Determining Work Exempt from DSA Access Review
CSU can approve some work for access compliance, but there are strict limitations on this and the Campus Deputy Building Official (CDBO) must sign off on each such acceptance as a part of the Approval to Proceed to Bid (i.e., CSU Building Permit) form.
Typical exemption may include:
- Maintenance Work: Normal maintenance, re-roofing, painting or wallpapering,
asbestos removal or changes to mechanical and electrical systems unless they affect the accessibility
of the facility are exempt. Work that includes placement of switches, controls and outlets
require a need for access review.
- Non-public Areas: Projects that have no reasonable availability to or
usage by persons with disabilities are exempt. Such projects might include mechanical systems
installations and upgrades, roof-top solar arrays in non-public areas, utility tunnels, etc.
- Infrastructure Project: Civil infrastructure construction activities that
include the replacement of street sections, curbs, walkways, etc., building infrastructure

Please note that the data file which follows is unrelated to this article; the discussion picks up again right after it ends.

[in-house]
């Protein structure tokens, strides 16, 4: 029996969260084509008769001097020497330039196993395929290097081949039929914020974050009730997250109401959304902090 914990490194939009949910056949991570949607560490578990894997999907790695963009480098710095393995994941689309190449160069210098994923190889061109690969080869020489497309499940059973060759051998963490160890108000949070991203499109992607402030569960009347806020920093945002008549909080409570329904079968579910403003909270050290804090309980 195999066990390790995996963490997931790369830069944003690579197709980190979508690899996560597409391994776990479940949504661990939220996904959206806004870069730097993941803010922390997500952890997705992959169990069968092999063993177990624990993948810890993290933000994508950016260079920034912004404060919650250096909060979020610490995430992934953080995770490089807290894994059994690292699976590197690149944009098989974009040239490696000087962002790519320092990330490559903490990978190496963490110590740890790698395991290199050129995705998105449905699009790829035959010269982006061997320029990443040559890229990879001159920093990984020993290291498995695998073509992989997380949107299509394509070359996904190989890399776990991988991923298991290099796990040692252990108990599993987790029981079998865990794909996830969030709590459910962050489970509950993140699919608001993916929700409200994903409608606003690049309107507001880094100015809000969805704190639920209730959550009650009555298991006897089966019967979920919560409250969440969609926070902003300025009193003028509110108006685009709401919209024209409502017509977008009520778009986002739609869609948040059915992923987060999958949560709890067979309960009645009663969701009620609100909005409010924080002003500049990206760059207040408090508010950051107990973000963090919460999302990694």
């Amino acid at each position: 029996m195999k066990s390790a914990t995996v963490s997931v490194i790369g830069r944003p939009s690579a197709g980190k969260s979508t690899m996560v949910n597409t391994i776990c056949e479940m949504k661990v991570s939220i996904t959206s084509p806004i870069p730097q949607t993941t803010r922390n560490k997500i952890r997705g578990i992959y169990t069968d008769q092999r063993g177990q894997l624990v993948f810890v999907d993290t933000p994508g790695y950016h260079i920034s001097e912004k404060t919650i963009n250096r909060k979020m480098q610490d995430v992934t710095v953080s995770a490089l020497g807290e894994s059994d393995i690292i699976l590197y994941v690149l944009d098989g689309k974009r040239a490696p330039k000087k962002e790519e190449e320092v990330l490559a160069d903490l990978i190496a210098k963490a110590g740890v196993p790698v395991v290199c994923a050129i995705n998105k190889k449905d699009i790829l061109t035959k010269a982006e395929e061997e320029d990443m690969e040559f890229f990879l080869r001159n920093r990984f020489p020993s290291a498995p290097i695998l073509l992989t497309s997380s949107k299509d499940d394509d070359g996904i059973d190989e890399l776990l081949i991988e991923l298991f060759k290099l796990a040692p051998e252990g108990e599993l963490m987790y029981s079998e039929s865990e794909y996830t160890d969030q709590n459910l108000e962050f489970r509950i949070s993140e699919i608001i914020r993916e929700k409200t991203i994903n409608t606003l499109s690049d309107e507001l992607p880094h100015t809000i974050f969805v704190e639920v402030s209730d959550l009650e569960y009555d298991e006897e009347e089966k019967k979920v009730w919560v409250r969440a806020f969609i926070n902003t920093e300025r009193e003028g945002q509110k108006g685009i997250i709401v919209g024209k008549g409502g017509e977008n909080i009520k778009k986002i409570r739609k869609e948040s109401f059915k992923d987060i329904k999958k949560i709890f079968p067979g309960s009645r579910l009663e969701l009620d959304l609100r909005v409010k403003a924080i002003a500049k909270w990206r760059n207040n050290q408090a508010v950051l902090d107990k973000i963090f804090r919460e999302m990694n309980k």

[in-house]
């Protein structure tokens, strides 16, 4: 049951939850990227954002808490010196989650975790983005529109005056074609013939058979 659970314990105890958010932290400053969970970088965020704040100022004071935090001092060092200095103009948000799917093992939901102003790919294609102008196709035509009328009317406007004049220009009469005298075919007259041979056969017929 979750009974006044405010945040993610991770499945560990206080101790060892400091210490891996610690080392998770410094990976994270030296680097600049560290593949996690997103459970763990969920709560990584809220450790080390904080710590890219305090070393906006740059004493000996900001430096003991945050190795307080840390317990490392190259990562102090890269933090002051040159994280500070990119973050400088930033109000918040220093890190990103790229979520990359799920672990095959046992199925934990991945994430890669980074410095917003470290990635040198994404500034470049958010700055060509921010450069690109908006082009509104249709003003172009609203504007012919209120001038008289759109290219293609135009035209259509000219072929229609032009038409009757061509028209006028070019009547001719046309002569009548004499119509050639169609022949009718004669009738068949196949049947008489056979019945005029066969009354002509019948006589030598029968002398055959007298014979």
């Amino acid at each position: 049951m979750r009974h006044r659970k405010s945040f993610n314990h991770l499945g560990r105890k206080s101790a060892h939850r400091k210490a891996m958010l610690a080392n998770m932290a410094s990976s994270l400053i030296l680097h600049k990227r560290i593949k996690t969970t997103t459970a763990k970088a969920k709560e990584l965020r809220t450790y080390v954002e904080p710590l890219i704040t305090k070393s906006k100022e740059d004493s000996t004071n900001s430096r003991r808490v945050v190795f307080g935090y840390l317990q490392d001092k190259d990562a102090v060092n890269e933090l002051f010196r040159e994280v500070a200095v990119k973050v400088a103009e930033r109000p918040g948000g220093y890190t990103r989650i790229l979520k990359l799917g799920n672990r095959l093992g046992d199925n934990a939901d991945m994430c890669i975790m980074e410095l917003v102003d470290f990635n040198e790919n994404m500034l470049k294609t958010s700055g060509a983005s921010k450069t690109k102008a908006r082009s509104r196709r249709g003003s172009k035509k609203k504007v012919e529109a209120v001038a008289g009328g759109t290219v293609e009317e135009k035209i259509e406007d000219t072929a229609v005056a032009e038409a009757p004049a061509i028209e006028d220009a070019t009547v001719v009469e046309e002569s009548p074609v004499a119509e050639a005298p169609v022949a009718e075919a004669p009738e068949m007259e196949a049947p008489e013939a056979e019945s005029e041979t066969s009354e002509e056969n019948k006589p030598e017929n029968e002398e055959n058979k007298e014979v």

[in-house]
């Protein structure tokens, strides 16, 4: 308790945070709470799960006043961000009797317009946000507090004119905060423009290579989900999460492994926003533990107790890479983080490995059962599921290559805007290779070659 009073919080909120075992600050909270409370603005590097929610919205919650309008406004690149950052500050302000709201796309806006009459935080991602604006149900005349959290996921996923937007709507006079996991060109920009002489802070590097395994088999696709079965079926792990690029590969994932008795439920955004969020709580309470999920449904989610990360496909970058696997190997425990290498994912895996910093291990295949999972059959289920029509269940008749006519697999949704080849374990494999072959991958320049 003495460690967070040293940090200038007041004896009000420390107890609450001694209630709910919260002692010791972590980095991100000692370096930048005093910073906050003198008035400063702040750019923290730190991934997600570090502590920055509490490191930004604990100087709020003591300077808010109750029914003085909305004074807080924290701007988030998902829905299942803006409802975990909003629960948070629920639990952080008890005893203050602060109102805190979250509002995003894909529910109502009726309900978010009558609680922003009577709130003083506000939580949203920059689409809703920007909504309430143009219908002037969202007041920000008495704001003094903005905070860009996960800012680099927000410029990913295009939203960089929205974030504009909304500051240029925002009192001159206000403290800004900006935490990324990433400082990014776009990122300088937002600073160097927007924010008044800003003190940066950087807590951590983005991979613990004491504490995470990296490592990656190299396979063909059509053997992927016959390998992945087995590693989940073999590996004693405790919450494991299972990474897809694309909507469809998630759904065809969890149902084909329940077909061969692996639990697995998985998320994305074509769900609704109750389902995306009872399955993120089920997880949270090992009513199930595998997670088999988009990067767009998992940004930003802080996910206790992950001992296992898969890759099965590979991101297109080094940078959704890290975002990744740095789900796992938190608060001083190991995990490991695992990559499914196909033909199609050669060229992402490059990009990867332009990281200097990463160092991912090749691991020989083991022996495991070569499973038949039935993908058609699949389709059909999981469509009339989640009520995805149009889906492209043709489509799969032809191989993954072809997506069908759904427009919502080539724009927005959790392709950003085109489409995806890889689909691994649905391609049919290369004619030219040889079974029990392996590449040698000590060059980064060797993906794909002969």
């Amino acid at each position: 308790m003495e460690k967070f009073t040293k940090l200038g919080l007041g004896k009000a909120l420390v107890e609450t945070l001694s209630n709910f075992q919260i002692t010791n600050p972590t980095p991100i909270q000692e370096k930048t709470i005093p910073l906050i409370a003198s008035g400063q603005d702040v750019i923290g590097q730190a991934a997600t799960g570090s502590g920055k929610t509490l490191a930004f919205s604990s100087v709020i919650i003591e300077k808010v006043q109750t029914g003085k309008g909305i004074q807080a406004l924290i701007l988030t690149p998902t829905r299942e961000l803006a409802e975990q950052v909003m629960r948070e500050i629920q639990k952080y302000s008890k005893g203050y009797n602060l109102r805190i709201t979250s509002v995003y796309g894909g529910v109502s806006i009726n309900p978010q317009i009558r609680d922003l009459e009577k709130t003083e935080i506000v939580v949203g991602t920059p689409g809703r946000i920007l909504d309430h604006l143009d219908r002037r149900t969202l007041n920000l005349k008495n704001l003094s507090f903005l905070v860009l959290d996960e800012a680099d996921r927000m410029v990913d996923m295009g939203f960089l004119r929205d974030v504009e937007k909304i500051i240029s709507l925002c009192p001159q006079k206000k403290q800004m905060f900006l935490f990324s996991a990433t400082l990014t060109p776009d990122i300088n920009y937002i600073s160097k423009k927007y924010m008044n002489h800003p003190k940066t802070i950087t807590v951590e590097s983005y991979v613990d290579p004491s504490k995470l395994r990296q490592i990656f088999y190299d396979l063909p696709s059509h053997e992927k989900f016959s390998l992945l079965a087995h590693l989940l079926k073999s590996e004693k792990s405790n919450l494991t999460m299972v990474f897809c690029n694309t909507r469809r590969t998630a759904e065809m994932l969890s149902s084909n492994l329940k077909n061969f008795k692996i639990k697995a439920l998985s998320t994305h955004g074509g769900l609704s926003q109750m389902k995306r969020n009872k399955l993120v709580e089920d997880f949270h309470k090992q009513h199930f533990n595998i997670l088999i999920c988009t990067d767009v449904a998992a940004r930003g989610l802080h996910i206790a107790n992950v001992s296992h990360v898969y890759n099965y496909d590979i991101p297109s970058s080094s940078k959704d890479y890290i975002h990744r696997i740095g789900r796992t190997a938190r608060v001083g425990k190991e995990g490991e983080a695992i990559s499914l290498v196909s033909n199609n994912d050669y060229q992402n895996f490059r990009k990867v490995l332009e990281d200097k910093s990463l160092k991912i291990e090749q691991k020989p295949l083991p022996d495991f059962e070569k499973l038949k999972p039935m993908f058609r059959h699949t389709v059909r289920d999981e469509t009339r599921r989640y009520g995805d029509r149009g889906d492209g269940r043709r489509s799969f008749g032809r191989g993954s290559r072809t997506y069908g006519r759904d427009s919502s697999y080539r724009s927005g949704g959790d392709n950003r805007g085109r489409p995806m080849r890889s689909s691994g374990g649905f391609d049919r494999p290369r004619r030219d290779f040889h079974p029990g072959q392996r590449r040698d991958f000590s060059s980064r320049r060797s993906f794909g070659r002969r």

projects that revise publicly accessible switches and controls, and fire alarm upgrades that
include signaling devices, all require an access review.
- Faculty/Staff Housing: The determination of exemption for faculty/staff
projects is complex and project specific. These projects depending on the particulars of
the dwelling unit configuration, may be access review exempt, but street improvements to
individual units generally will have access requirements.
- Cost Threshold: The $25,000 cost threshold exemption for access compliance review is a Field Act exemption and does not apply to CSU projects. The 'unreasonable hardship' or '20% rule' is a scoping determination that DSA makes. It does not sidestep the need for DSA review. Also the 20% consideration for existing facilities does not apply to new construction.
The CDBO is the front-line campus resource to evaluate a projects need for review.